(NaturalNews) Exposure to pesticides may be one of the causes of attention deficit hyperactivity disorder (ADHD), according to a study conducted by researchers from Mount Sinai School of Medicine in New York and published in the Journal of Pediatrics.
"It's consistent with other studies that have looked at organophosphate pesticides and have found that exposure of children to organophosphates in early life can cause brain injury," researcher Philip Landrigan said. "This study builds on those other studies."
The researchers analyzed urine samples from more than 1,000 children between the ages of 8 and 15 for the presence of several different pesticides, including at least one commonly used on fruits and vegetables. They found that children with higher concentrations of pesticides in their bodies were significantly more likely to suffer from ADHD than children with lower concentrations.
ADHD is marked by inattentiveness, hyperactivity and poor impulse and behavioral control. According to the U.S. Centers for Disease Control and Prevention, 4.5 million children in the United States suffer from some form of the disorder.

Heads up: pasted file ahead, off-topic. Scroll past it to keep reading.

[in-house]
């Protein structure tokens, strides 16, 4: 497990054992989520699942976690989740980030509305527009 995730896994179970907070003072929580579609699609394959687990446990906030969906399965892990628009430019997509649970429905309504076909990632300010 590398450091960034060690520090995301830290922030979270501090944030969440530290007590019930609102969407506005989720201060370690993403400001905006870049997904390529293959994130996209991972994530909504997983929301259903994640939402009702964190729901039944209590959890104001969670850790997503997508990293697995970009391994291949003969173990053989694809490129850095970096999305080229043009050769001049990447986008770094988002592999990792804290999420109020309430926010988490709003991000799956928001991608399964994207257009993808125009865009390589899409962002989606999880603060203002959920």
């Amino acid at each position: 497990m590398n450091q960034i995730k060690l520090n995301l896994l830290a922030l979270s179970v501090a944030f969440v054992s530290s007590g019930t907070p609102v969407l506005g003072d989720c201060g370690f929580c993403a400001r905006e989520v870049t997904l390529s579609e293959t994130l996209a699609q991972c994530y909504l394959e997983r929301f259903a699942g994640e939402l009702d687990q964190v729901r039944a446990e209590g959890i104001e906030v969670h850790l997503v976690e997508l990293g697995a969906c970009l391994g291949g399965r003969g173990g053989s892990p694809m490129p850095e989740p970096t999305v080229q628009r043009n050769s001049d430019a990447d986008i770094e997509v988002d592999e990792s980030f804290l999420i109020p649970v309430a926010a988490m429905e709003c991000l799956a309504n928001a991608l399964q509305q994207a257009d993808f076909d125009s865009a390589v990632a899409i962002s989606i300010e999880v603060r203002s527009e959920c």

Although the study was only designed to look for correlation and not for cause, prior research has shown that pesticides in tiny amounts can change the chemistry of children's brains. According to the researchers, this can interfere with thinking, communication and behavior.
"The next step is we need to do a prospective study, a study that measures pesticide exposure very early in life ... then follow the children over five, six, seven years and see if the early exposure actually causes the disease," Landrigan said.
Parents seeking to limit their children's exposure to pesticides are advised to limit or eliminate all household or garden use of pesticides, including poisons such as bug sprays and garden insecticides, herbicides and fungicides. Another way to reduce pesticide exposure is to buy organic produce whenever possible. Among non-organic fruits, the safest are those that can be peeled or have a hard skin that can be washed, such as apples. The highest pesticide residues are typically found in soft-skinned fruits such as strawberries and peaches.